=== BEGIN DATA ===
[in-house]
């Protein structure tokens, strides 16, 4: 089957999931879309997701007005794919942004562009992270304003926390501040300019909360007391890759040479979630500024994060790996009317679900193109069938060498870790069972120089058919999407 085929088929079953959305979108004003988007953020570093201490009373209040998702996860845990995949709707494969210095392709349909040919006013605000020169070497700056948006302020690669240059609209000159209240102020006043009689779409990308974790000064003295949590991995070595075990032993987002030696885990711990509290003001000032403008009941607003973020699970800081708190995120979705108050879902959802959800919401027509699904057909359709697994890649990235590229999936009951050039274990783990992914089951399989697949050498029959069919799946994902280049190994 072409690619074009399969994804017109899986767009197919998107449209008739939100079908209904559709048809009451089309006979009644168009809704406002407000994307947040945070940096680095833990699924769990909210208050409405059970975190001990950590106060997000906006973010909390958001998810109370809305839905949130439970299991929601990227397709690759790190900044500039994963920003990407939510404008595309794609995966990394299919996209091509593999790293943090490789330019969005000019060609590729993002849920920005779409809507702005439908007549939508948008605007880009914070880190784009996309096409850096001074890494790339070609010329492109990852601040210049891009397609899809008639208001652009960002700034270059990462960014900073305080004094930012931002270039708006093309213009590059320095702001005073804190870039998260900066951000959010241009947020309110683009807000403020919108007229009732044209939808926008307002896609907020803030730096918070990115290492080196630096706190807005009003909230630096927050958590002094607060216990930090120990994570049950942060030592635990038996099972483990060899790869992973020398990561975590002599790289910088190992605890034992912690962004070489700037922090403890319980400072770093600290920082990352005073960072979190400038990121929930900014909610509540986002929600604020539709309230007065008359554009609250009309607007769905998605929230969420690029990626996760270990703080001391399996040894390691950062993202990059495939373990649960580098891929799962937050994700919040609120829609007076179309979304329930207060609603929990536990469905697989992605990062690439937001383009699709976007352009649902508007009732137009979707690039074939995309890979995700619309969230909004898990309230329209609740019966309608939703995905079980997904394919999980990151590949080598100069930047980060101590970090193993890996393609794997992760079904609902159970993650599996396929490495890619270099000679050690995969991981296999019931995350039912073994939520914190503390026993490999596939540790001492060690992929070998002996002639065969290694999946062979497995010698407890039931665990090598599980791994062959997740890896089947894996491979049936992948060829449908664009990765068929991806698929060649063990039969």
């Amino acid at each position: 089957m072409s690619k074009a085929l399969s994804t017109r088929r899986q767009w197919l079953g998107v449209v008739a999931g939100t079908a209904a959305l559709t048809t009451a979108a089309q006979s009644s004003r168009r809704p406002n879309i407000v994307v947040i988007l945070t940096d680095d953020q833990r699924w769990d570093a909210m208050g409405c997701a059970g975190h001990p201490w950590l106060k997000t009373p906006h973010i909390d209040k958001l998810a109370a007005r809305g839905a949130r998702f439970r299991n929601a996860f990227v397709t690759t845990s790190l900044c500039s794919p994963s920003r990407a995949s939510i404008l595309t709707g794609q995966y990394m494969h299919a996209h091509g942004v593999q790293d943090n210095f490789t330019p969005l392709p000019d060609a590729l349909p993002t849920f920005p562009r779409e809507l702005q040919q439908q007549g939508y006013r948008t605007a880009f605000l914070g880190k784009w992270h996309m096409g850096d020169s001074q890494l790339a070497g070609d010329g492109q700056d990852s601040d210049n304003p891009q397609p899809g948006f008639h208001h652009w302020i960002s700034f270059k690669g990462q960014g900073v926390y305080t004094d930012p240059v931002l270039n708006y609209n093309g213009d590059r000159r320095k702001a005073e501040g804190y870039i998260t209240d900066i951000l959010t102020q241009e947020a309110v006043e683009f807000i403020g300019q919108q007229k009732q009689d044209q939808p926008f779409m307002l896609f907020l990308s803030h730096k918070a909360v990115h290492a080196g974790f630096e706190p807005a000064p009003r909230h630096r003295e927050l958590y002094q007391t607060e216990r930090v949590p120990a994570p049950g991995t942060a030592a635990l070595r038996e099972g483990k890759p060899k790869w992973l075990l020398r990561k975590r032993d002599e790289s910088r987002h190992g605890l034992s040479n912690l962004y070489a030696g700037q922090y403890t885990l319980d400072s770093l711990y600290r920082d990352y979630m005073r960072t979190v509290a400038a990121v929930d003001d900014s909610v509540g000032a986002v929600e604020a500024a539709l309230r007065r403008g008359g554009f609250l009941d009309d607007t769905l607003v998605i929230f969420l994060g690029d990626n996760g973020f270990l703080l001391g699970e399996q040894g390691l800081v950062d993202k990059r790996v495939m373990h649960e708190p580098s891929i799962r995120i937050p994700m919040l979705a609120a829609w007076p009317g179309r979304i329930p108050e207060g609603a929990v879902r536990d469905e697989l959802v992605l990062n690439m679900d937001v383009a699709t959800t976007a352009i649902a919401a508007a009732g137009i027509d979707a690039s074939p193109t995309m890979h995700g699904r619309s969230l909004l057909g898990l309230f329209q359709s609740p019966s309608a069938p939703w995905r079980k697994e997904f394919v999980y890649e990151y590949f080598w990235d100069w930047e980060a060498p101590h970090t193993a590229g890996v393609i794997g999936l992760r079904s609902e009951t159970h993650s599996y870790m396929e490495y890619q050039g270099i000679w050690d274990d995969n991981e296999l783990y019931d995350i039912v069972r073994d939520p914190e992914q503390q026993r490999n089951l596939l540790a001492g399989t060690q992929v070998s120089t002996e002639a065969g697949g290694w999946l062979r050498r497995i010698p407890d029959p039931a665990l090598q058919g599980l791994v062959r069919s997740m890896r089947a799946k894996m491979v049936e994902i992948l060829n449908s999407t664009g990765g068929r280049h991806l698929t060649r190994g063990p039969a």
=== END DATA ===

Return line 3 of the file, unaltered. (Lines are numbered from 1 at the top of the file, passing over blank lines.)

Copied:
């Amino acid at each position: 089957m072409s690619k074009a085929l399969s994804t017109r088929r899986q767009w197919l079953g998107v449209v008739a999931g939100t079908a209904a959305l559709t048809t009451a979108a089309q006979s009644s004003r168009r809704p406002n879309i407000v994307v947040i988007l945070t940096d680095d953020q833990r699924w769990d570093a909210m208050g409405c997701a059970g975190h001990p201490w950590l106060k997000t009373p906006h973010i909390d209040k958001l998810a109370a007005r809305g839905a949130r998702f439970r299991n929601a996860f990227v397709t690759t845990s790190l900044c500039s794919p994963s920003r990407a995949s939510i404008l595309t709707g794609q995966y990394m494969h299919a996209h091509g942004v593999q790293d943090n210095f490789t330019p969005l392709p000019d060609a590729l349909p993002t849920f920005p562009r779409e809507l702005q040919q439908q007549g939508y006013r948008t605007a880009f605000l914070g880190k784009w992270h996309m096409g850096d020169s001074q890494l790339a070497g070609d010329g492109q700056d990852s601040d210049n304003p891009q397609p899809g948006f008639h208001h652009w302020i960002s700034f270059k690669g990462q960014g900073v926390y305080t004094d930012p240059v931002l270039n708006y609209n093309g213009d590059r000159r320095k702001a005073e501040g804190y870039i998260t209240d900066i951000l959010t102020q241009e947020a309110v006043e683009f807000i403020g300019q919108q007229k009732q009689d044209q939808p926008f779409m307002l896609f907020l990308s803030h730096k918070a909360v990115h290492a080196g974790f630096e706190p807005a000064p009003r909230h630096r003295e927050l958590y002094q007391t607060e216990r930090v949590p120990a994570p049950g991995t942060a030592a635990l070595r038996e099972g483990k890759p060899k790869w992973l075990l020398r990561k975590r032993d002599e790289s910088r987002h190992g605890l034992s040479n912690l962004y070489a030696g700037q922090y403890t885990l319980d400072s770093l711990y600290r920082d990352y979630m005073r960072t979190v509290a400038a990121v929930d003001d900014s909610v509540g000032a986002v929600e604020a500024a539709l309230r007065r403008g008359g554009f609250l009941d009309d607007t769905l607003v998605i929230f969420l994060g690029d990626n996760g973020f270990l703080l001391g699970e399996q040894g390691l800081v950062d993202k990059r790996v495939m373990h649960e708190p580098s891929i799962r995120i937050p994700m919040l979705a609120a829609w007076p009317g179309r979304i329930p108050e207060g609603a929990v879902r536990d469905e697989l959802v992605l990062n690439m679900d937001v383009a699709t959800t976007a352009i649902a919401a508007a009732g137009i027509d979707a690039s074939p193109t995309m890979h995700g699904r619309s969230l909004l057909g898990l309230f329209q359709s609740p019966s309608a069938p939703w995905r079980k697994e997904f394919v999980y890649e990151y590949f080598w990235d100069w930047e980060a060498p101590h970090t193993a590229g890996v393609i794997g999936l992760r079904s609902e009951t159970h993650s599996y870790m396929e490495y890619q050039g270099i000679w050690d274990d995969n991981e296999l783990y019931d995350i039912v069972r073994d939520p914190e992914q503390q026993r490999n089951l596939l540790a001492g399989t060690q992929v070998s120089t002996e002639a065969g697949g290694w999946l062979r050498r497995i010698p407890d029959p039931a665990l090598q058919g599980l791994v062959r069919s997740m890896r089947a799946k894996m491979v049936e994902i992948l060829n449908s999407t664009g990765g068929r280049h991806l698929t060649r190994g063990p039969a």